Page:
How does one determine whether or not an advocacy website is actually working? A firm conviction that benefits are created is all well and good, but that won't get you very far in circles where resources are allocated on performance. The objectives of Fight Aging! are laid out in one of my annual signs of incredulity that I've been doing this for yet another year:
I have sought to bring those who stop by, or who otherwise stumble upon my writings, around to a more productive way of looking at aging, longevity, science and human action.
Sometimes our conversation is hard to find, however. People who might have learned and contributed do not do so; opportunities to broaden the healthy life extension community are lost. ... someone has to be talking on topic to keep the conversation growing, to avoid lapses in which newcomers might miss the party.
A nicely nebulous set of goals upon which to pin metrics. We can look at web statistics (one step beyond damned lies), participation in the healthy life extension community, funds raised for specific goals ... but it's a real challenge to determine what contribution my efforts made to a dynamic community or process of many contributers. Never mind how it could have all be accomplished more effectively or efficiently.
Those of you with longer memories will recall that sometimes people turn up out of the blue, lay down a seven-figure check, and say "yup, it was because of this advocacy initiative that I chose to donate." But it's rare - you can't base an analysis of success on huge checks from the blue. If you have enough of those to start counting, you've already won.
That particular seven-figure check justifies Fight Aging! for a good few more years yet, but vindication isn't really the purpose of metrics. Good advocates are one step removed from fanatics - they'll keep at it until the rest of the world gives in and admits the advocate was right all along. Metrics are about improvement: how can you do better with the resources to hand.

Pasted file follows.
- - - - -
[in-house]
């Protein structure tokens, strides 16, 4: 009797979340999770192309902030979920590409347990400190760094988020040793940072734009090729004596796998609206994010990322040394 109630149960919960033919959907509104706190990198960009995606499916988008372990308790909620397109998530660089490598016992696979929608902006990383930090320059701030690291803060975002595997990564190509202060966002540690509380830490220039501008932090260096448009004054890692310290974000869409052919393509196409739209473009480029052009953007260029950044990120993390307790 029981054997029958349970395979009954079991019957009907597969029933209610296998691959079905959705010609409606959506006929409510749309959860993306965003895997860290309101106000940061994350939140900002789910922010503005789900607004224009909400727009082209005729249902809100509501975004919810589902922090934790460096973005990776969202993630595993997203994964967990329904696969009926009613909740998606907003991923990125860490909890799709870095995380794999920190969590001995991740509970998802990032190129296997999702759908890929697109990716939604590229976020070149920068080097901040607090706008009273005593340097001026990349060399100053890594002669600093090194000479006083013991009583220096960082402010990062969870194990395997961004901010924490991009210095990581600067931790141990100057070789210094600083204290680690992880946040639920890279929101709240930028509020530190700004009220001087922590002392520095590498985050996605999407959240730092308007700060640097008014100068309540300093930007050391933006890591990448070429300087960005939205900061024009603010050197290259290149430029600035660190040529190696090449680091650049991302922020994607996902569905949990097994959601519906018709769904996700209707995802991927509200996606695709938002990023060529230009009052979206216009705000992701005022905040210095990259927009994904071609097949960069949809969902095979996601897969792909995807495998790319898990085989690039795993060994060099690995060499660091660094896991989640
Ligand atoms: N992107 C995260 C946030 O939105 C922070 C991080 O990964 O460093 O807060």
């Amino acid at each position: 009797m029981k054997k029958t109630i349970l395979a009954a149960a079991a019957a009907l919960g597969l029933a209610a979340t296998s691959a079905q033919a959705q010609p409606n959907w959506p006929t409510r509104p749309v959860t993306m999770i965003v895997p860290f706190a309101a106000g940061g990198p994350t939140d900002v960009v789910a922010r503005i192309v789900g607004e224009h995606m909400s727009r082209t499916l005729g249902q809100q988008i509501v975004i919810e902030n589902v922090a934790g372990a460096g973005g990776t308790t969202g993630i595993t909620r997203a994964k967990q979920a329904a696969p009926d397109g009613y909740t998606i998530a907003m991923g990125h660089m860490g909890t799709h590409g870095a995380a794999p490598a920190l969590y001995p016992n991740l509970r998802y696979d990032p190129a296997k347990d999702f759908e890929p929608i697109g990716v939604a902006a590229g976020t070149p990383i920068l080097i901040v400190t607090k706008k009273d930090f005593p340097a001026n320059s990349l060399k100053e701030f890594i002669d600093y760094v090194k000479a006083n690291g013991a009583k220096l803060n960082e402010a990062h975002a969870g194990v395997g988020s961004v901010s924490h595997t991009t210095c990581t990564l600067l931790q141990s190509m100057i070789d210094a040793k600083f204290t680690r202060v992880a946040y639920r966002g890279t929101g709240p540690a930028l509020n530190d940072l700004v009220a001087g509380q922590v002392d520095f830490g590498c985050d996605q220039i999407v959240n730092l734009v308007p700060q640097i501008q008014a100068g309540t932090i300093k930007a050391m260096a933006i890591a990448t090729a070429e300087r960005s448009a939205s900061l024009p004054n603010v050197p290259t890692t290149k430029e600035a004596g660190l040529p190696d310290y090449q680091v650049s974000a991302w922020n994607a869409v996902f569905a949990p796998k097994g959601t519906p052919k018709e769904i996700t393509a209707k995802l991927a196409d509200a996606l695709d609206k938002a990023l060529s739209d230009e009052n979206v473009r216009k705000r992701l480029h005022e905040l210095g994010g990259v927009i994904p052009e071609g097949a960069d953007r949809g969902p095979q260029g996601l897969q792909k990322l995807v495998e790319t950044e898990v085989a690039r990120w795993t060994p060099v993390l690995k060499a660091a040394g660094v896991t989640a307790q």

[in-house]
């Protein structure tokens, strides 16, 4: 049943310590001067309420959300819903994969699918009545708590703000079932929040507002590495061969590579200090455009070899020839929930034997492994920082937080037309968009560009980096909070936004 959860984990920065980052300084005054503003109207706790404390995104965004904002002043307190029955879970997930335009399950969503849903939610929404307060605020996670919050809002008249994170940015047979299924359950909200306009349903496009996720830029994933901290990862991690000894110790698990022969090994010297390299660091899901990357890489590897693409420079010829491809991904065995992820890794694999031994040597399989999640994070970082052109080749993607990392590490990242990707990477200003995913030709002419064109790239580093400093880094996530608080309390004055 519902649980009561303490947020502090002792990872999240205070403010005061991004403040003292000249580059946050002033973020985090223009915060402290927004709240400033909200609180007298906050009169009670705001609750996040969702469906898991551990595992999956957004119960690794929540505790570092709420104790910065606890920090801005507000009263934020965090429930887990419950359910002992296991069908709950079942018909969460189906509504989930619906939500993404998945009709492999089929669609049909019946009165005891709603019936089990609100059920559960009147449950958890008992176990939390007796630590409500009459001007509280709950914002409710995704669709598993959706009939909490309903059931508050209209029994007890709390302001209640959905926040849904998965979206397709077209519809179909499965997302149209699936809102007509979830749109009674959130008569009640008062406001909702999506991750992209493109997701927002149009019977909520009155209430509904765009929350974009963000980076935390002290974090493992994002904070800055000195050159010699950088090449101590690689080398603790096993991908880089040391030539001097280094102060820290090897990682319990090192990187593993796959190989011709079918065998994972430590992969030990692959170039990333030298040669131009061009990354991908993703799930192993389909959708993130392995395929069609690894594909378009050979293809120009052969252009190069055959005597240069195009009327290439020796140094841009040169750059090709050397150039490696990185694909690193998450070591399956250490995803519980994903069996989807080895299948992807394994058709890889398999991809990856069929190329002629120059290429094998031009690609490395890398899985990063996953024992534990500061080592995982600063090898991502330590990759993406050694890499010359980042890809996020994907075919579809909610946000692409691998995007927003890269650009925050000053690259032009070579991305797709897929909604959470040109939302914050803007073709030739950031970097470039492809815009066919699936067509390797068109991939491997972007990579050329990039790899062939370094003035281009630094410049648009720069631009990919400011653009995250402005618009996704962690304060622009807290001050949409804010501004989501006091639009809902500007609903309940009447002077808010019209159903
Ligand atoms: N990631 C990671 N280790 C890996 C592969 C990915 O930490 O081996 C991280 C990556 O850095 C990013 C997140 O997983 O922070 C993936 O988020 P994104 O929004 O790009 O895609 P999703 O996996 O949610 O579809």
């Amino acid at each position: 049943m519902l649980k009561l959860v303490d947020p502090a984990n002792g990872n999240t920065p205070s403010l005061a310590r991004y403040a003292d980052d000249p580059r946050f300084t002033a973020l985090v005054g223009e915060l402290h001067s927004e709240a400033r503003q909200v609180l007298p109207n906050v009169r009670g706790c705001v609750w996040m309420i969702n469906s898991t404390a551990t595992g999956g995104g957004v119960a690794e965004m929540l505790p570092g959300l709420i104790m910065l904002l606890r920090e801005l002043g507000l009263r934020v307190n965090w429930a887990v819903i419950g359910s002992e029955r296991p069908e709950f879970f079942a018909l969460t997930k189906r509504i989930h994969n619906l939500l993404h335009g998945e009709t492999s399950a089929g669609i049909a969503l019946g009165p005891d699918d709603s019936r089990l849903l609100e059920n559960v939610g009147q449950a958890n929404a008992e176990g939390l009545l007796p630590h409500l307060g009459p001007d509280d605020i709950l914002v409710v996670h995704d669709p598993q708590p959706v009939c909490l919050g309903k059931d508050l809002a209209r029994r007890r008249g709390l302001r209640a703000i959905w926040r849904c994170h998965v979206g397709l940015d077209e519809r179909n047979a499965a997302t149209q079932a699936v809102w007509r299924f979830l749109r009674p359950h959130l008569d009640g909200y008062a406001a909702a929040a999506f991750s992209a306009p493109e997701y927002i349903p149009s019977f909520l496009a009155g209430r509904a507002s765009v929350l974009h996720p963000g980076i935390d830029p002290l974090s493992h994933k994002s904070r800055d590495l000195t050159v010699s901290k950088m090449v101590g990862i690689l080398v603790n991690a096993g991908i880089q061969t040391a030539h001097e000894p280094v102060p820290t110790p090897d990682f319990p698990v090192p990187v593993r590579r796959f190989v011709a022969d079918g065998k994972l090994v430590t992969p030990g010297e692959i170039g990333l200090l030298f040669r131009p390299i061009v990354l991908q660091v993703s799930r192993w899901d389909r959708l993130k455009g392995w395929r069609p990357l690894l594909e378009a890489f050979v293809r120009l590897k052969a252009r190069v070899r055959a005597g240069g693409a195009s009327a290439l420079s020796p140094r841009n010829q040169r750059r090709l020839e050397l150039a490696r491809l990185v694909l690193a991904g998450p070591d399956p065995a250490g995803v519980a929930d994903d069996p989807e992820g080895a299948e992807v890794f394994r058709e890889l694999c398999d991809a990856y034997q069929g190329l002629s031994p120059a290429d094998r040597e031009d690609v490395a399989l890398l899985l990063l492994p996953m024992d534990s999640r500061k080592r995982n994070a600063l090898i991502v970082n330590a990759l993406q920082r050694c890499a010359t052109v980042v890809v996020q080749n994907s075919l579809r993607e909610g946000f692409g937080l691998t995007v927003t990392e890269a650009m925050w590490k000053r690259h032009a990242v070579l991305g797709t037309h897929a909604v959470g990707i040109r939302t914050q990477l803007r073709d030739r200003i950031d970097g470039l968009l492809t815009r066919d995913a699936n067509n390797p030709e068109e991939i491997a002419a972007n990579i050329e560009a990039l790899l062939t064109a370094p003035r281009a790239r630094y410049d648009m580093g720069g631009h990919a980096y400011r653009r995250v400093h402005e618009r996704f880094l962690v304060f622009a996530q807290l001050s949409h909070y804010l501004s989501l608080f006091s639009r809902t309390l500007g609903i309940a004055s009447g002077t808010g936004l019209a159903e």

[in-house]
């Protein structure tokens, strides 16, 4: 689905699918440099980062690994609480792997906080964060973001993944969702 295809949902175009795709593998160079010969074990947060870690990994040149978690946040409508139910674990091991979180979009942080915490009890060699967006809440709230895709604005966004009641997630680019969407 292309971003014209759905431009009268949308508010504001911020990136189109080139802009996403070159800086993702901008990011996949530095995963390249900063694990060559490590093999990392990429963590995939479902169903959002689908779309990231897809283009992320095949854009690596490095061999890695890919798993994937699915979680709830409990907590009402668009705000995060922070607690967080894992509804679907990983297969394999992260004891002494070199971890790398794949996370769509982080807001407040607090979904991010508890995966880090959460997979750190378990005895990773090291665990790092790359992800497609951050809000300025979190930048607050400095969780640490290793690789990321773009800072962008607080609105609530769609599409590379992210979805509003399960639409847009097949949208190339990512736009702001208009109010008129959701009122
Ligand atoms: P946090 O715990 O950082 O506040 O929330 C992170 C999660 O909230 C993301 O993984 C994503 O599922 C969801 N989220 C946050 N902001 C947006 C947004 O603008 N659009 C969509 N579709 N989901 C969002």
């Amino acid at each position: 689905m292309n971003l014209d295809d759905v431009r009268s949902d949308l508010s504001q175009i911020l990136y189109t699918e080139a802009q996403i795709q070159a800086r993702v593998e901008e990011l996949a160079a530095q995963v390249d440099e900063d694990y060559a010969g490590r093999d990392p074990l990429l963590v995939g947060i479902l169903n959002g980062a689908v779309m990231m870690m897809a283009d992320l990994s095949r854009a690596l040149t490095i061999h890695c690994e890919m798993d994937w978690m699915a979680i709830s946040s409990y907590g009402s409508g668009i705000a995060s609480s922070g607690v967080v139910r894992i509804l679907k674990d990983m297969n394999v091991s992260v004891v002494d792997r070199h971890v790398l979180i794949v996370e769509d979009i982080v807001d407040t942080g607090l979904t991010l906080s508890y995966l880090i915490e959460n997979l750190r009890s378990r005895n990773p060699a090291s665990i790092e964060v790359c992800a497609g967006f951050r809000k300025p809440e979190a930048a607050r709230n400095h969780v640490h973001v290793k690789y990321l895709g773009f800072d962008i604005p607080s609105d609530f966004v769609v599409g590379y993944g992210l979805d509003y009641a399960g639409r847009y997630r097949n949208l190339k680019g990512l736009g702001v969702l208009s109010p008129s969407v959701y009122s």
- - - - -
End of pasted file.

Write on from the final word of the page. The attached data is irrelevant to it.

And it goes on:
The online metric of first resort is web statistics, the damned lies mentioned above. I'm not all that sure that anything of worth can be derived from web statistics with respect to the goals of Fight Aging!. It's not even clear that more links, more traffic, or more aggregation are necessarily better - this is where those folk who are simply interested in monetizing websites have a much easier time of it. At the end of the day they can look at the dollars and rate of conversions to sale. Meanwhile I ponder the nature of my most popular page for this past year and wonder what most of my page views actually represent.
For Fight Aging!, a "conversion to sale" might be someone who sets off to become a molecular biologist or organize a fundraising conference for the Methuselah Foundation. I might be able to claim partial credit for one or two of those. At the less radical end of the scale, you'll find people who donate to fund SENS longevity research, or discuss healthy life extension with a friend where they might otherwise not have done. You get the idea - and I have no idea as to how well I'm doing there. Realistically, I'm never likely to know. Contributing to the new zeitgeist is not an activity for those who need personal validation, nor those who enjoy a nice, clean balance sheet of expenditure versus result.
So: I'm fairly convinced my work produces a continuing net positive influence, but proving that to anyone's satisfaction - beyond the generous million-dollar donor - is quite another story. In terms of improvement for the future, I'm left with the same old unsatisfactory metric of bulk visits and mailing list membership; I must assume that more is merrier until conclusively proven wrong on that front.